Date: Sunday, October 13th, 2019
Venue: The 7th Seminar Room, 2nd Floor, National Museum of Ethnology
10-1 Senri Expo Park, Suita, Osaka, Tel: +81-(0)6-6876-2151
13:00- Chair & Opening Remarks: Makito Minami, Professor, National Museum of Ethnology
13:10-13:30 Introduction of South Asian Films on “Japanese Wife”
by Kazuyo Minamide, Associate Professor, Kobe College, Japan
13:30-14:45 Film-screening Beyond the Borders (dir. Zakir Hossain Raju, 1995, 50 min) + Q&A
14:45-15:00 Tea Break
15:00-15:40 Framing the Identities of Japanese-South Asian Families: From Documenting International
Marriage to Studying the Mixed Generation
15:40-16:20 Growing up with mixed roots: Children of Japanese mothers and Pakistani fathers
by Masako Kudo, Professor, Kyoto Women’s University
Language: English (the Film Beyond the Borders is in Japanese with English subtitle)
Introduction of Presenters:
Dr. Zakir Hossain Raju is Professor and Head of the Dept. of Media and Communication at Independent University, Bangladesh (IUB). Currently, he is also the Director of the Centre for Social Science Research (CSSR) here. His publications include Bangladesh Cinema and National Identity: In Search of the Modern? (Routledge, London: 2015). He has published research papers on Bangladeshi, South Korean and Malaysian media and culture in journals including Comparative Studies in South Asia, Africa and the Middle East (CSSAAME), Screening the Past, Journal of Chinese Cinemas, Cinemaya, and South Asian Journal. Dr. Raju also scripted and directed seven short and documentary films most of which were shown in international film festivals in USA, Germany, Australia, India, Malaysia, Romania, and Japan. His film Beyond the Borders about International marriage between Japanese wives and Bangladeshi husbands was awarded ‘Commendation of the Jury’ in European Anthropological Film Festival in Romania in 1997.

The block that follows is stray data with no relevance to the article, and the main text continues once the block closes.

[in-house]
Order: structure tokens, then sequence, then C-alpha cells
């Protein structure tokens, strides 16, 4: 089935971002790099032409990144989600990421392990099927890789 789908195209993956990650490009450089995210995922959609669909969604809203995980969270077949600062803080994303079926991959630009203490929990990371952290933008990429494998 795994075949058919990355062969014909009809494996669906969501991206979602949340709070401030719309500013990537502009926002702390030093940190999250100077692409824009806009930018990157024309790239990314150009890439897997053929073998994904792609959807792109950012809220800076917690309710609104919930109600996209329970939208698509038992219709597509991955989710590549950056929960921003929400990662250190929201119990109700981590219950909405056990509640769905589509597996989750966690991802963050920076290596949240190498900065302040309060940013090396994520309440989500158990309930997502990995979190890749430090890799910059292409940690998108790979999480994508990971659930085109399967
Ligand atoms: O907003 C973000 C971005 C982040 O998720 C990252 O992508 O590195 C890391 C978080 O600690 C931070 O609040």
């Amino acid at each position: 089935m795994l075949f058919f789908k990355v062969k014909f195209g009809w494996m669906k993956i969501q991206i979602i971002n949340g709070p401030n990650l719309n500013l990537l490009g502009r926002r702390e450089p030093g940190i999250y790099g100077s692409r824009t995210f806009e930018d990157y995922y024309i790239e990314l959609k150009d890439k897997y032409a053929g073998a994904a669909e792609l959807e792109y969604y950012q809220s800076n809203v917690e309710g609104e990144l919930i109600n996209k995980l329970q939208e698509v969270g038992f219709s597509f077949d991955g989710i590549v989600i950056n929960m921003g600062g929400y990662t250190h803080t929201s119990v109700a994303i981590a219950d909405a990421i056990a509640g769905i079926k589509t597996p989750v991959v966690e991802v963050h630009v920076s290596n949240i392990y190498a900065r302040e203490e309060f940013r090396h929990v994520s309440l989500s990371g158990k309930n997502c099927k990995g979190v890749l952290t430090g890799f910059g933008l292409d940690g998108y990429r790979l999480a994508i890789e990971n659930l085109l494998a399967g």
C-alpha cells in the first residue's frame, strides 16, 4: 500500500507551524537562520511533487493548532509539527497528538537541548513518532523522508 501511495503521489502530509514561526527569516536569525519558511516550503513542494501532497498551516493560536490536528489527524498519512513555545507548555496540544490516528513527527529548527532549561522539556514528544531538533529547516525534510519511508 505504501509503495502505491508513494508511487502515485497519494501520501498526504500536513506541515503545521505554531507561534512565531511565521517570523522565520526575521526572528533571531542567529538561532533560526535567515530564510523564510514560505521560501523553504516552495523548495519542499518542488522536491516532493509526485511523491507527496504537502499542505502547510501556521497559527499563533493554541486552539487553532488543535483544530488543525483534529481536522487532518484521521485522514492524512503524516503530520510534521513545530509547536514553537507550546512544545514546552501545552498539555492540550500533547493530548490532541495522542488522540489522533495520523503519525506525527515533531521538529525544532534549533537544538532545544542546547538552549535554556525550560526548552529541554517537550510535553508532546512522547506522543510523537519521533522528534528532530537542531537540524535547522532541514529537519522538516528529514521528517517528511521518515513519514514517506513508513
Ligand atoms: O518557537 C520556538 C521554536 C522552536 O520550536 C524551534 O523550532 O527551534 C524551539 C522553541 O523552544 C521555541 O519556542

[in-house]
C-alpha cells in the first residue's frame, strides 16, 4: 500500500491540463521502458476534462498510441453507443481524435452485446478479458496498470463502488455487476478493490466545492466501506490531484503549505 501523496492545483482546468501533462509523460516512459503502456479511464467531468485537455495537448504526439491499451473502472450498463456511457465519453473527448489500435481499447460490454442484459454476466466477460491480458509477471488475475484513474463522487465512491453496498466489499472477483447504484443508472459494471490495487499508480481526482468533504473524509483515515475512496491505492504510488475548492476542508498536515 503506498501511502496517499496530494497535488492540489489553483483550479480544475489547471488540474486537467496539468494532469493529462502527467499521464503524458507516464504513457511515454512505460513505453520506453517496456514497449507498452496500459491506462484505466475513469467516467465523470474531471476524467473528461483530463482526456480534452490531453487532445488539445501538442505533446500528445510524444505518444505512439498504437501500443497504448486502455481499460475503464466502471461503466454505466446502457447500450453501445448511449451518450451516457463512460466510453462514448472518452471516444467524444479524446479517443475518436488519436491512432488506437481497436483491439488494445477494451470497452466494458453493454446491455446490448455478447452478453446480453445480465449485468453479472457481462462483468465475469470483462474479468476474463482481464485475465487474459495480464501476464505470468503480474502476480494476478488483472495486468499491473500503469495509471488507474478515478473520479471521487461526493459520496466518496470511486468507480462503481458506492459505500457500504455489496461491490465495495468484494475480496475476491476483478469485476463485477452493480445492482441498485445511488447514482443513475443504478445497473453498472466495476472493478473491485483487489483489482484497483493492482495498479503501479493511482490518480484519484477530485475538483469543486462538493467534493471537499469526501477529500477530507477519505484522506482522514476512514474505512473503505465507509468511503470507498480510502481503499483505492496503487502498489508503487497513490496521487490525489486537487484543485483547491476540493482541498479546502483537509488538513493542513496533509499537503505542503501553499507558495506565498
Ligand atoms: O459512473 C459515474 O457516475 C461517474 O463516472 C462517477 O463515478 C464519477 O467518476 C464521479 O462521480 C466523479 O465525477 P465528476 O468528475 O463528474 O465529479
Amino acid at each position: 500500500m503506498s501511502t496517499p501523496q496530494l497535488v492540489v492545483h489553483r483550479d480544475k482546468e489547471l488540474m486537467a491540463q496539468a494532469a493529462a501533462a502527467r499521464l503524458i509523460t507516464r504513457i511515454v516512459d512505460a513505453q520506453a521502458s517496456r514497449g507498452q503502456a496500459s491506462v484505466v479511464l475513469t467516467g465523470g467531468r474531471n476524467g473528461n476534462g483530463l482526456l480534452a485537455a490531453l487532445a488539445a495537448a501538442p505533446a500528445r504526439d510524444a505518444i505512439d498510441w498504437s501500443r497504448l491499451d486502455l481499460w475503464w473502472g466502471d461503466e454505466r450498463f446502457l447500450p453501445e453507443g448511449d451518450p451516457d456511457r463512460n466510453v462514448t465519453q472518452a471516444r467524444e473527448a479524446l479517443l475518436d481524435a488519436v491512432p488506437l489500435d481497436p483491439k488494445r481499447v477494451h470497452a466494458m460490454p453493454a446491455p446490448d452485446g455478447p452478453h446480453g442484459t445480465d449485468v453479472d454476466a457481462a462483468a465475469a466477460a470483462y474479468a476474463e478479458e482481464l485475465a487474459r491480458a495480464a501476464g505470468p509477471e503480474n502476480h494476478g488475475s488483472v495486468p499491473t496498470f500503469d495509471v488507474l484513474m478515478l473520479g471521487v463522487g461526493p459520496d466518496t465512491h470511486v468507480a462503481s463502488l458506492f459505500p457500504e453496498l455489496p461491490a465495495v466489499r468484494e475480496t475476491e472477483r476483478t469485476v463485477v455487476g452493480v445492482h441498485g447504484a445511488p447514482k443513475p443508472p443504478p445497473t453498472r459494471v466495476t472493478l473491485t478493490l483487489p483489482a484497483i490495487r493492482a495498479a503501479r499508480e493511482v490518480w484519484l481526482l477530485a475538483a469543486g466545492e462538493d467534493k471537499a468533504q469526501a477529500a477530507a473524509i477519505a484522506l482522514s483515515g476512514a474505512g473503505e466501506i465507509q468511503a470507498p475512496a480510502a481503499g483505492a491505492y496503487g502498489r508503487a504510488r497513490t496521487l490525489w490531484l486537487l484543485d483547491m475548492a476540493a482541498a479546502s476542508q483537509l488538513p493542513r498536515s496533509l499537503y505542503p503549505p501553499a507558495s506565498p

Dr. Masako Kudo is a sociocultural anthropologist and professor at Kyoto Women’s University. She has conducted longitudinal research among Japanese-Pakistani couples. Her current project concerns the socio-economic positions of the children of these marriages and the trajectories of their identity-formation in transnational spaces. Her recent publications include “Crafting Religious Selves in a Transnational Space: Japanese Women Who Converted to Islam upon Marrying Pakistani Migrants.” (in Noriko Ijichi et al. eds. Rethinking Representations of Asian Women: Changes, Continuity, and Everyday Life, Palgrave Macmillan, 2015) and “The Evolution of Transnational Families: Bi-national Marriages between Japanese Women and Pakistani Men,” Critical Asian Studies, 49 (1) (2017).